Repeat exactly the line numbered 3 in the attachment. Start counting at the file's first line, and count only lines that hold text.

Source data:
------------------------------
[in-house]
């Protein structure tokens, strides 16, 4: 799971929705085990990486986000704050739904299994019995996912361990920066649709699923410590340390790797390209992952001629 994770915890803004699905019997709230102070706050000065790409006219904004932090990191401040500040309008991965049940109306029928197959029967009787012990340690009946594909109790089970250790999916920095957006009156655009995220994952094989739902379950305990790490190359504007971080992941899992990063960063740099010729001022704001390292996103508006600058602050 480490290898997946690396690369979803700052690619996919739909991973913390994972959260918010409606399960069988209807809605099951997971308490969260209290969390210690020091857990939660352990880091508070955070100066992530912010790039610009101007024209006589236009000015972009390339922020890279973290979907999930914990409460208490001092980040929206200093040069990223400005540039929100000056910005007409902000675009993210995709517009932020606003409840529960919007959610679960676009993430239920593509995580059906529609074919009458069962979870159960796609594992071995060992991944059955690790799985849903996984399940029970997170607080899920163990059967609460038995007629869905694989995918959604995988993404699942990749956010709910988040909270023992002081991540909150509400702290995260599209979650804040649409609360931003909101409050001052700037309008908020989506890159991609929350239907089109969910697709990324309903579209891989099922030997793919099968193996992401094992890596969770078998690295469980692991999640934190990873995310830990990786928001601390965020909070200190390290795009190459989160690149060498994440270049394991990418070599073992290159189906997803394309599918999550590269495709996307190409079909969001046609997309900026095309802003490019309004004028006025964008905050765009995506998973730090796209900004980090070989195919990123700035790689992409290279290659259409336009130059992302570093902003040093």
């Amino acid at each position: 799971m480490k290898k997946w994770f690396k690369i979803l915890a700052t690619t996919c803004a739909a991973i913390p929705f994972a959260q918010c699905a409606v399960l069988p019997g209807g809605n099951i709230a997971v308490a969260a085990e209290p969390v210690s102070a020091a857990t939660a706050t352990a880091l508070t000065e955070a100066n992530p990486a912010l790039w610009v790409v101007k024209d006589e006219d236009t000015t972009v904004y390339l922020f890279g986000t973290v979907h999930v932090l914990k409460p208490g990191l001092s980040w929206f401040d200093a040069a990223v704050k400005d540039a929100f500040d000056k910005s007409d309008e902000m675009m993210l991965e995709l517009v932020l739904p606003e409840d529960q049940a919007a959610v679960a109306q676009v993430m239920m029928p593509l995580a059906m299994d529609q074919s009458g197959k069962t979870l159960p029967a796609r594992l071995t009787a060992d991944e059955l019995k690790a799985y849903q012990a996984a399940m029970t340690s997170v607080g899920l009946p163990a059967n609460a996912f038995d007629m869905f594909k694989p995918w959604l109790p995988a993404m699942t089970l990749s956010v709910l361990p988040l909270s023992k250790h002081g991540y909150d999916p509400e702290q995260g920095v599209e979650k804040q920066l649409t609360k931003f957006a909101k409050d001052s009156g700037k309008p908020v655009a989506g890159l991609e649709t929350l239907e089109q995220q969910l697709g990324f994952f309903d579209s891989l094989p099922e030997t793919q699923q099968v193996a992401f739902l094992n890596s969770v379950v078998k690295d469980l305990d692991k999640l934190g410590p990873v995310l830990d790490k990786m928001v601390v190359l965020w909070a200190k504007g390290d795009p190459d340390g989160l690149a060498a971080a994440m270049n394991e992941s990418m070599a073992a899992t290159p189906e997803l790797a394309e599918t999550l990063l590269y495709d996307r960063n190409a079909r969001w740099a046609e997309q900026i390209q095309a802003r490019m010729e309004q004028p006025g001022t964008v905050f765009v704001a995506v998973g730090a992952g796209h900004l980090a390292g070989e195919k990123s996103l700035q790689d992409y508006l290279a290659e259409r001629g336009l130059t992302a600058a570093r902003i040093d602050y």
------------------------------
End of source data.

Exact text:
């Amino acid at each position: 799971m480490k290898k997946w994770f690396k690369i979803l915890a700052t690619t996919c803004a739909a991973i913390p929705f994972a959260q918010c699905a409606v399960l069988p019997g209807g809605n099951i709230a997971v308490a969260a085990e209290p969390v210690s102070a020091a857990t939660a706050t352990a880091l508070t000065e955070a100066n992530p990486a912010l790039w610009v790409v101007k024209d006589e006219d236009t000015t972009v904004y390339l922020f890279g986000t973290v979907h999930v932090l914990k409460p208490g990191l001092s980040w929206f401040d200093a040069a990223v704050k400005d540039a929100f500040d000056k910005s007409d309008e902000m675009m993210l991965e995709l517009v932020l739904p606003e409840d529960q049940a919007a959610v679960a109306q676009v993430m239920m029928p593509l995580a059906m299994d529609q074919s009458g197959k069962t979870l159960p029967a796609r594992l071995t009787a060992d991944e059955l019995k690790a799985y849903q012990a996984a399940m029970t340690s997170v607080g899920l009946p163990a059967n609460a996912f038995d007629m869905f594909k694989p995918w959604l109790p995988a993404m699942t089970l990749s956010v709910l361990p988040l909270s023992k250790h002081g991540y909150d999916p509400e702290q995260g920095v599209e979650k804040q920066l649409t609360k931003f957006a909101k409050d001052s009156g700037k309008p908020v655009a989506g890159l991609e649709t929350l239907e089109q995220q969910l697709g990324f994952f309903d579209s891989l094989p099922e030997t793919q699923q099968v193996a992401f739902l094992n890596s969770v379950v078998k690295d469980l305990d692991k999640l934190g410590p990873v995310l830990d790490k990786m928001v601390v190359l965020w909070a200190k504007g390290d795009p190459d340390g989160l690149a060498a971080a994440m270049n394991e992941s990418m070599a073992a899992t290159p189906e997803l790797a394309e599918t999550l990063l590269y495709d996307r960063n190409a079909r969001w740099a046609e997309q900026i390209q095309a802003r490019m010729e309004q004028p006025g001022t964008v905050f765009v704001a995506v998973g730090a992952g796209h900004l980090a390292g070989e195919k990123s996103l700035q790689d992409y508006l290279a290659e259409r001629g336009l130059t992302a600058a570093r902003i040093d602050y």